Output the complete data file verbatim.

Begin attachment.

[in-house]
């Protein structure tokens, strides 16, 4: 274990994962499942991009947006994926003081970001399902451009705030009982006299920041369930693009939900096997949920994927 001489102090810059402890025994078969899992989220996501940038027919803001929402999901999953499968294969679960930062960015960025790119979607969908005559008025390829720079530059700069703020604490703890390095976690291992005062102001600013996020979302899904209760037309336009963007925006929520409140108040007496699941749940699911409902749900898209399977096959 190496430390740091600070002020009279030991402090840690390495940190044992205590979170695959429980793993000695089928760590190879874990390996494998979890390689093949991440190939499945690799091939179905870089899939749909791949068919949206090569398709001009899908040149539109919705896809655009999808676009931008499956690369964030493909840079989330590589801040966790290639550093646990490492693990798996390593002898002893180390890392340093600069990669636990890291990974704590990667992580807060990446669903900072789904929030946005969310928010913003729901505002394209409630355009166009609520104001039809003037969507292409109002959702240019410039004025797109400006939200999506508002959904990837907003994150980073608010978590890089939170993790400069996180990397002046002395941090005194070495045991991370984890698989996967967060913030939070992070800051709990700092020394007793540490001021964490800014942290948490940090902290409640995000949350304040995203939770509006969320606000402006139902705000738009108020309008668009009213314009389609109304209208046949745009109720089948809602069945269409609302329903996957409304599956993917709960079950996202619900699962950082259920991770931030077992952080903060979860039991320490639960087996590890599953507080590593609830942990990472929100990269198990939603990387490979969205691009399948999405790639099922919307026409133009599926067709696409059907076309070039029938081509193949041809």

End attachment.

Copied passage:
[in-house]
């Protein structure tokens, strides 16, 4: 274990994962499942991009947006994926003081970001399902451009705030009982006299920041369930693009939900096997949920994927 001489102090810059402890025994078969899992989220996501940038027919803001929402999901999953499968294969679960930062960015960025790119979607969908005559008025390829720079530059700069703020604490703890390095976690291992005062102001600013996020979302899904209760037309336009963007925006929520409140108040007496699941749940699911409902749900898209399977096959 190496430390740091600070002020009279030991402090840690390495940190044992205590979170695959429980793993000695089928760590190879874990390996494998979890390689093949991440190939499945690799091939179905870089899939749909791949068919949206090569398709001009899908040149539109919705896809655009999808676009931008499956690369964030493909840079989330590589801040966790290639550093646990490492693990798996390593002898002893180390890392340093600069990669636990890291990974704590990667992580807060990446669903900072789904929030946005969310928010913003729901505002394209409630355009166009609520104001039809003037969507292409109002959702240019410039004025797109400006939200999506508002959904990837907003994150980073608010978590890089939170993790400069996180990397002046002395941090005194070495045991991370984890698989996967967060913030939070992070800051709990700092020394007793540490001021964490800014942290948490940090902290409640995000949350304040995203939770509006969320606000402006139902705000738009108020309008668009009213314009389609109304209208046949745009109720089948809602069945269409609302329903996957409304599956993917709960079950996202619900699962950082259920991770931030077992952080903060979860039991320490639960087996590890599953507080590593609830942990990472929100990269198990939603990387490979969205691009399948999405790639099922919307026409133009599926067709696409059907076309070039029938081509193949041809």